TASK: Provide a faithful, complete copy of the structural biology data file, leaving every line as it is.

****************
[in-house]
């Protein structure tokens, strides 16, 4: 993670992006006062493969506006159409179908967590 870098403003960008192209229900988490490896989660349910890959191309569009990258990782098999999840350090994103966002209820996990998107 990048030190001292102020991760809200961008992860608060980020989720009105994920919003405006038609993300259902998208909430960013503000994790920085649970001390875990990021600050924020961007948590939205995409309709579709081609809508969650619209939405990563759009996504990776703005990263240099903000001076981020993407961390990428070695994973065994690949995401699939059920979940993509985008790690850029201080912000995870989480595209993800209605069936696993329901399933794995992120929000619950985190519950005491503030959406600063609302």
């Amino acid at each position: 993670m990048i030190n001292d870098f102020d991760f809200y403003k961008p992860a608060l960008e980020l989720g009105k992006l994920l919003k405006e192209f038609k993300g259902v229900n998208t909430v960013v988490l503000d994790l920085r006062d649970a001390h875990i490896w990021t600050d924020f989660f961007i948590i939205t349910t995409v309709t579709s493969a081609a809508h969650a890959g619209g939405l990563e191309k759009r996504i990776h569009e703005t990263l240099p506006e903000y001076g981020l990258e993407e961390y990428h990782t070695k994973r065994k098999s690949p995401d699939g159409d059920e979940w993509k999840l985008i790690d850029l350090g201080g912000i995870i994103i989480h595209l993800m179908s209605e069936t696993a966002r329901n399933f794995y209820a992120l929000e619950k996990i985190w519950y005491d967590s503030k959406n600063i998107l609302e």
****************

[in-house]
């Protein structure tokens, strides 16, 4: 993670992006006062493969506006159409179908967590 870098403003960008192209229900988490490896989660349910890959191309569009990258990782098999999840350090994103966002209820996990998107 990048030190001292102020991760809200961008992860608060980020989720009105994920919003405006038609993300259902998208909430960013503000994790920085649970001390875990990021600050924020961007948590939205995409309709579709081609809508969650619209939405990563759009996504990776703005990263240099903000001076981020993407961390990428070695994973065994690949995401699939059920979940993509985008790690850029201080912000995870989480595209993800209605069936696993329901399933794995992120929000619950985190519950005491503030959406600063609302």
């Amino acid at each position: 993670m990048i030190n001292d870098f102020d991760f809200y403003k961008p992860a608060l960008e980020l989720g009105k992006l994920l919003k405006e192209f038609k993300g259902v229900n998208t909430v960013v988490l503000d994790l920085r006062d649970a001390h875990i490896w990021t600050d924020f989660f961007i948590i939205t349910t995409v309709t579709s493969a081609a809508h969650a890959g619209g939405l990563e191309k759009r996504i990776h569009e703005t990263l240099p506006e903000y001076g981020l990258e993407e961390y990428h990782t070695k994973r065994k098999s690949p995401d699939g159409d059920e979940w993509k999840l985008i790690d850029l350090g201080g912000i995870i994103i989480h595209l993800m179908s209605e069936t696993a966002r329901n399933f794995y209820a992120l929000e619950k996990i985190w519950y005491d967590s503030k959406n600063i998107l609302e």